I also have a .270 and a .300mag, but they don't kill em any deader than that old reliable .243.
July 30, 2006, 11:51 PM
It is possible that the trauma of a shot very close to the spine would "break the neck". But generally, you hare trying to hit arteries in the neck. It is a good shot, but I generally would not take it as my first choice.... go for the traditional kill zone around the front shoulders and you will be fine. Depends on the distance to the animal and the angle.
July 30, 2006, 11:51 PM
Would the energy still be enough to break the neck even without a direct hit? Would the possible hit to the windpipe and arteries still take the deer down quickly and humanly?
Most likely not.
Neck shots are dicey and should be avoided under most field conditions.
Heart, lungs, and maybe shoulder depending on angle= always a better choice.
July 30, 2006, 11:53 PM
I figured to go for the heart/lung anyway but just wanted to ask bout the neck
seemed at the very least like less meat damage, I'm not big on hamburger lol
July 30, 2006, 11:55 PM
going to see what this-http://www.savagearms.com/11fxp3.htm is going for at my local shops both listed as dealers so they should either have it or be able to get it easily enough. From what I am hearing it is generaly under 400 bucks and seems to be a good combo to fit my needs.
Just incase you didn't notice, they have that in 243 and 270WSM....WSM being Winchester SHort Magnum.....not the same as a 270. Just an FYI. I can't speak for the 270WSM, but there are way too many short mags coming out for the market to sustain in factory ammunition so some will become hard/expensive to obtain in the future unless you handload. Again, I don't know about the 270WSM.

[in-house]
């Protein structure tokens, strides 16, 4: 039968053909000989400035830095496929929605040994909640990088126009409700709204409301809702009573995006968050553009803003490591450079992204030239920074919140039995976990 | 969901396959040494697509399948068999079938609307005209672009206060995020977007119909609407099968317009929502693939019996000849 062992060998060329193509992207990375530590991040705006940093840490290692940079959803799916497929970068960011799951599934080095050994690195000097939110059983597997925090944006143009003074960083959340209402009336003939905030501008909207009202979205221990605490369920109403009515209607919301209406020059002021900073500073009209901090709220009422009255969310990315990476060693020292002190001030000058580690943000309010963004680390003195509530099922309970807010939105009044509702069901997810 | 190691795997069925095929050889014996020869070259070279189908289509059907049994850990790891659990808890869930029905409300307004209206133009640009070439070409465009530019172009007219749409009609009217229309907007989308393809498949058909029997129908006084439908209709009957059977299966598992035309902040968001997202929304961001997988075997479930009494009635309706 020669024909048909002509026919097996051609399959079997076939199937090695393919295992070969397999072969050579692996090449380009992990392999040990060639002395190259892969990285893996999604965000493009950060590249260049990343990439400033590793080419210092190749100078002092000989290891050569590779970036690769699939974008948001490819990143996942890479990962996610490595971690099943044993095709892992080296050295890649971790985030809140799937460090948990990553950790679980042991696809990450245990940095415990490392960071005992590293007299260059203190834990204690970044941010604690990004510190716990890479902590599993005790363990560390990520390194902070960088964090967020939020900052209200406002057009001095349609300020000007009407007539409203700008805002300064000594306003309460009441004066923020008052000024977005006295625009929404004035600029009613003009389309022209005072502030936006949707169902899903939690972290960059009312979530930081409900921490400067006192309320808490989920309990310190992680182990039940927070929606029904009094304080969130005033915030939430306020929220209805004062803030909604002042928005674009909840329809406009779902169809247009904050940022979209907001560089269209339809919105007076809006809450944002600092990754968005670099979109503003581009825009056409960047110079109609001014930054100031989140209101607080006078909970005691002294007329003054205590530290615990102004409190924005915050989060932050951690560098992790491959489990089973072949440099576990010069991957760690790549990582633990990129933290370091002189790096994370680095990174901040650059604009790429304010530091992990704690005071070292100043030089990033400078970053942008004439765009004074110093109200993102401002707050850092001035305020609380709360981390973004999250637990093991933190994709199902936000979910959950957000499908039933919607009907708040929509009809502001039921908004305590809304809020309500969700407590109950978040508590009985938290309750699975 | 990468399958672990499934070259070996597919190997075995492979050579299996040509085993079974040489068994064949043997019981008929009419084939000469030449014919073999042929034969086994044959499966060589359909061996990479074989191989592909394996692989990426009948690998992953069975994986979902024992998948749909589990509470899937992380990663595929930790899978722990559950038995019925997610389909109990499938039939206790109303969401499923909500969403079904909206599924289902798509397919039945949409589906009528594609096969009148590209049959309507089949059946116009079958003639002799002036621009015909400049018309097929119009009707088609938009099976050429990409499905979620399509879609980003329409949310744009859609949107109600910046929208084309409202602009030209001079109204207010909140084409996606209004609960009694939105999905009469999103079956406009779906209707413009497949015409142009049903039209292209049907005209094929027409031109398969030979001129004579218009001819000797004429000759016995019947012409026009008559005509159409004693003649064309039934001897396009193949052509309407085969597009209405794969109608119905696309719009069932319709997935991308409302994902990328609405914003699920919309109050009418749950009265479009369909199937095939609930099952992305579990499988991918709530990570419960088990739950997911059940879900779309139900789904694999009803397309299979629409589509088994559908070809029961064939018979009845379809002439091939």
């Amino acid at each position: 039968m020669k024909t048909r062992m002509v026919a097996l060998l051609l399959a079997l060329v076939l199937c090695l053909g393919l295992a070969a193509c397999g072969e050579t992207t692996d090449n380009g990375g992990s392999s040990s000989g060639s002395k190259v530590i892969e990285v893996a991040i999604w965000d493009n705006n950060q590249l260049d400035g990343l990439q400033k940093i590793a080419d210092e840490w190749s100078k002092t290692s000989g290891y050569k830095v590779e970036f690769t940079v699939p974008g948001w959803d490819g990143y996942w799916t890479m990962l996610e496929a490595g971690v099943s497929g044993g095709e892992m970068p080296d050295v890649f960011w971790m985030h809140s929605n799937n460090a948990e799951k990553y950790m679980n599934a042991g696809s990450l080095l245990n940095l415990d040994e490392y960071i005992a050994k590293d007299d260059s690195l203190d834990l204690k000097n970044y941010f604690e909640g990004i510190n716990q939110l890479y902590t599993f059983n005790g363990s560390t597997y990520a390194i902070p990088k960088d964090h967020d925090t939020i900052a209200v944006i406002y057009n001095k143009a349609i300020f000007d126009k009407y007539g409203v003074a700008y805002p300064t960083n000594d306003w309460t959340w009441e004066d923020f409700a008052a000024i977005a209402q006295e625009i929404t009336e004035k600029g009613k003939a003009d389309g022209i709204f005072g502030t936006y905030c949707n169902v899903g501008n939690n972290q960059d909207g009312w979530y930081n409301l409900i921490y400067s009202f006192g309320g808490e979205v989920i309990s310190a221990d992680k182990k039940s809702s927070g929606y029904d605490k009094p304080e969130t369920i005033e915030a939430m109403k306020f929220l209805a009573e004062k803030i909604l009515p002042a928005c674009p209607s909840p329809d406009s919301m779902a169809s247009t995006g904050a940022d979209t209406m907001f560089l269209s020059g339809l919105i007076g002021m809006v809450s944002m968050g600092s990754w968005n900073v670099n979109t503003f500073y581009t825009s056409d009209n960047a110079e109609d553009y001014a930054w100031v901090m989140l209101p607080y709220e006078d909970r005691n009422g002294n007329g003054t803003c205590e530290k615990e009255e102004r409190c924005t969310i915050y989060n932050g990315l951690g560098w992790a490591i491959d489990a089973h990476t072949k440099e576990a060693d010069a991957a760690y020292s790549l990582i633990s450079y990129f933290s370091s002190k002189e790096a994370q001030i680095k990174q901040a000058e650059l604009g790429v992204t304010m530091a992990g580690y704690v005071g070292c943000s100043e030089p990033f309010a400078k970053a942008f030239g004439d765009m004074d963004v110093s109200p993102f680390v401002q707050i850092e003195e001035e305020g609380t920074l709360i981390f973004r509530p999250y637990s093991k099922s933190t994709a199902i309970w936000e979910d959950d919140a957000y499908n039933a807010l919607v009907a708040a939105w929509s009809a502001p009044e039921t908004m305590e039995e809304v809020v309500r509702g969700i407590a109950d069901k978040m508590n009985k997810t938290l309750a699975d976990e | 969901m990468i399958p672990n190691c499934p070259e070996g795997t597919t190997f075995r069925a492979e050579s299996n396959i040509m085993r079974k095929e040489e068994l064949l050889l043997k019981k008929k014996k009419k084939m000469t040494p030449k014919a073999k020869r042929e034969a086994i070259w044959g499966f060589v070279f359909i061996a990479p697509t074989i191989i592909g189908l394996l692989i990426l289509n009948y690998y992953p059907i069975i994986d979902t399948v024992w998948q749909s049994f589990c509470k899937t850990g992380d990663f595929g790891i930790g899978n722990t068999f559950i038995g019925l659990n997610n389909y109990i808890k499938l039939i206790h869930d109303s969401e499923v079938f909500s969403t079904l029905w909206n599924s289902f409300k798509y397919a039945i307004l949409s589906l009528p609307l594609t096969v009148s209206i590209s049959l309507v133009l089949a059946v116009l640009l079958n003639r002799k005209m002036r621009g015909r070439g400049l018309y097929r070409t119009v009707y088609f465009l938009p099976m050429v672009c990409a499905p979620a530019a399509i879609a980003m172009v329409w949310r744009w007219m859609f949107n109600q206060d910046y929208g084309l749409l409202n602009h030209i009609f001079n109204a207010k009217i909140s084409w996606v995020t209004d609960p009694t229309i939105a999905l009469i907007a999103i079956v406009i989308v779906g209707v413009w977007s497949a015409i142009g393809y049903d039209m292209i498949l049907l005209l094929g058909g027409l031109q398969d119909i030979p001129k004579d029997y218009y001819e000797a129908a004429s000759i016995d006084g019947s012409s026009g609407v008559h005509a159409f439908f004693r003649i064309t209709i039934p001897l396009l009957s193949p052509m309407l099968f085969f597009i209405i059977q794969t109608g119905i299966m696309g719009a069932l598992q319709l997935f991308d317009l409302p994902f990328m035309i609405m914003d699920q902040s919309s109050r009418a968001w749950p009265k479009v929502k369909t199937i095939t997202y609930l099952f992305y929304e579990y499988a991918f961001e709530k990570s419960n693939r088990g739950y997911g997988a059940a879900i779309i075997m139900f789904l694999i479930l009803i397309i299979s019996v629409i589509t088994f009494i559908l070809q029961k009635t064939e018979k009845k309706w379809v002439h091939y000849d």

July 30, 2006, 11:59 PM
the 111FXP3 is the long action version but other then that same thing and comes in .270. Since I am pretty much leaning to the .243 I put the one in .243 :)
July 31, 2006, 12:07 AM
Go with a Savage. Don't bother with the package rifles, the scopes, well..nearly junk.
Don't go with the 270, due to your shoulder. They kick...a LOT...most of the 270's with sporter barrels are lighter rifles, for packing while hunting. There is a lot of recoil. I have shot, at least 20 different rifles in 270 caliber. They all kick. I have a Rem 700, with the limbsaver, helps...but there is still recoil (I am not small either....and shoot a lot!!).
Go with the 243 and buy a limbsaver, it will help some as well. If you plan to hunt, stay away from the varmint barrels, the 8+ pound rifles get heavy quick.
.....and don't listen to that salesman again....ever.
July 31, 2006, 12:14 AM
I already know not to listen to salemen, hence why I ask you fine folks lol
Doubt it was sale driven though and was more personal opinion, the rifle I was looking at (710) pretty much lowest price in the place, same price reguardless of caliber, and the .243 ammo is more expensive then their .270 ammo. Either way I know not to listen to one or two people, esspecialy ones behind counters.
As far as scopes being nearly junk I am in the less expensive scope crowd and don't go much for the high dollar ones, and if I don't liek the scope I still have the rifle at a good price a spare scope and can just buy a new one.
Just another thought but.... If you mainly plan to punch paper, and take shots at dogs, then think about a Savage or Stevens in .223. Cheaper ammo and non exsistent recoil that you literally could shoot all day without fatigue/sore shoulder.